The Daily Observer welcomes statements attributed to President Weah charging that “corruption, waste, and the abuse of public resources have continuously undermined Liberia’s development since its existence”.
The President made the remarks on Monday, February 18, 2019 at a program marking the dedication of new modern State-of-the-Art facilities at the Internal Audit Agency (IAA).
Noting that “waste and abuse and pillage of public resources have continuously undermined Liberia’s development since independence”, President Weah pledged that his administration will spare no effort to fight corruption and end fraudulent fiscal practices in government.
President Weah further observed that “despite consistent and relentless efforts, officials of government continue to violate the public trust with impunity”. He observed that in order to nip fiscal malfeasance at government institutions in the bud, sustained support will have to be provided to anti-graft agencies to enable them discharge their functions to good effect.
These are indeed lofty and high sounding promises which, if actualized, could mark a departure from the ugly practices of the past. This newspaper conjectures that it is about time President Weah begins to take action to address the runaway corruption which appears to be taking root by the day.
And just as the President himself has admitted, officials of this government continue to violate the public trust with impunity. Consider the case involving bribery of former government officials involved in the negotiations of the ExxonMobil deal.
Former officials claimed the bonus payment to them by the National Oil Company of Liberia (NOCAL) did not constitute bribery and did not violate the country’s laws. But their position was countered by the Special Committee set up by President Weah, upon his assumption of office, to probe into the allegations of bribery.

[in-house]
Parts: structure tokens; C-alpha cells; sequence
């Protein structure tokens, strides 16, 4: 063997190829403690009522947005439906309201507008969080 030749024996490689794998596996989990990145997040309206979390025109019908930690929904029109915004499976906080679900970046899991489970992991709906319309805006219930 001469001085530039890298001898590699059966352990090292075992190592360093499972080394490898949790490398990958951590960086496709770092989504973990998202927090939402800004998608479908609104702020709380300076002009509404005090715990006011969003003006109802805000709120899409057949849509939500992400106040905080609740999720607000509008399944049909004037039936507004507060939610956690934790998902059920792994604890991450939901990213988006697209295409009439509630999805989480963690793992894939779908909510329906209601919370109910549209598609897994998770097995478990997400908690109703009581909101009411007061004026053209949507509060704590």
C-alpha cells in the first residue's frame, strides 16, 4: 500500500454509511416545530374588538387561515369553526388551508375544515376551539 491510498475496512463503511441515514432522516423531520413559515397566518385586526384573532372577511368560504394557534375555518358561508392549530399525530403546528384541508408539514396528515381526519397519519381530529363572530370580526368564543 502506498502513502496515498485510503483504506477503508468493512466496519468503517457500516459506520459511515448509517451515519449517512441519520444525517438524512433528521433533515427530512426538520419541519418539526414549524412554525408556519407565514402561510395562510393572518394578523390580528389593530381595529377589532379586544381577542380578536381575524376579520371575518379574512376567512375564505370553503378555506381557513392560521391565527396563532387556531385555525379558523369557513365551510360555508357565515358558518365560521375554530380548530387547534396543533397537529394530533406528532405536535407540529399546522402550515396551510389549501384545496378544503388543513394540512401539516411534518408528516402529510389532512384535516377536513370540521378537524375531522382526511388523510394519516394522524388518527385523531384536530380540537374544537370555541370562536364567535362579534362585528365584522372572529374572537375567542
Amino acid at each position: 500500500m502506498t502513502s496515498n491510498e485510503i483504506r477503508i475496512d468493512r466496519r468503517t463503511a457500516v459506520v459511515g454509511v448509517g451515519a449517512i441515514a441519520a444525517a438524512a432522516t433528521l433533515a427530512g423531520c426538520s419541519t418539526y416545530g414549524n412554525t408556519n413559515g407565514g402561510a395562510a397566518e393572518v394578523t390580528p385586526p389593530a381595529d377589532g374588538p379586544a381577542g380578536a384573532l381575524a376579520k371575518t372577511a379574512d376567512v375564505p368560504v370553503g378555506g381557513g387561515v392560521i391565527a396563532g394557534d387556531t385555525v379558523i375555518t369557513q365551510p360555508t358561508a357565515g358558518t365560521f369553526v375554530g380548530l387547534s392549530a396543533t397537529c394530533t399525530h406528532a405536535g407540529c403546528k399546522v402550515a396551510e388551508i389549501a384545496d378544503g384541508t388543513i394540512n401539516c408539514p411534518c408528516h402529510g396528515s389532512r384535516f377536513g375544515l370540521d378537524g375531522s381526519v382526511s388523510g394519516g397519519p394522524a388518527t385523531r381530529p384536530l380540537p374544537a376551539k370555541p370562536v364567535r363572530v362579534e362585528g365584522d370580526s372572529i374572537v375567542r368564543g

The Committee in its report recommended that those former government officials involved restitute amounts paid to them by Exxon Mobil thru NOCAL. Since the Committee submitted its report nearly a year ago, President Weah has failed to act on its recommendations.
In yet another example, even after a year in office, government officials have yet to declare their assets in keeping with the Asset Declaration requirement enshrined in the Code of Conduct for Public Officials. And it appears no amount of reminders or media reportage on their failure to comply has actually wrought any effect.
President Weah is on record in a recent interview with the BBC, in not so many words, leaving it up to his government officials to declare their assets. “They know it’s the law,” the President said, but did not say directly whether he would enforce their public declarations of assets. In the same interview, the President himself defended his own claim to have declared his assets but stop just short of making his assets declaration public. “It’s my privacy,” President Weah told the interviewer.
In still another instance, the disappearance of billions of Liberian dollar banknotes, explained mainly in half measures by concerned officials, remains a mystery although the government has since promised to release findings of the investigation which it had commissioned to probe into the disappearance of the money. That report has yet to be released to the public even though it is now close to a year since it was first commissioned.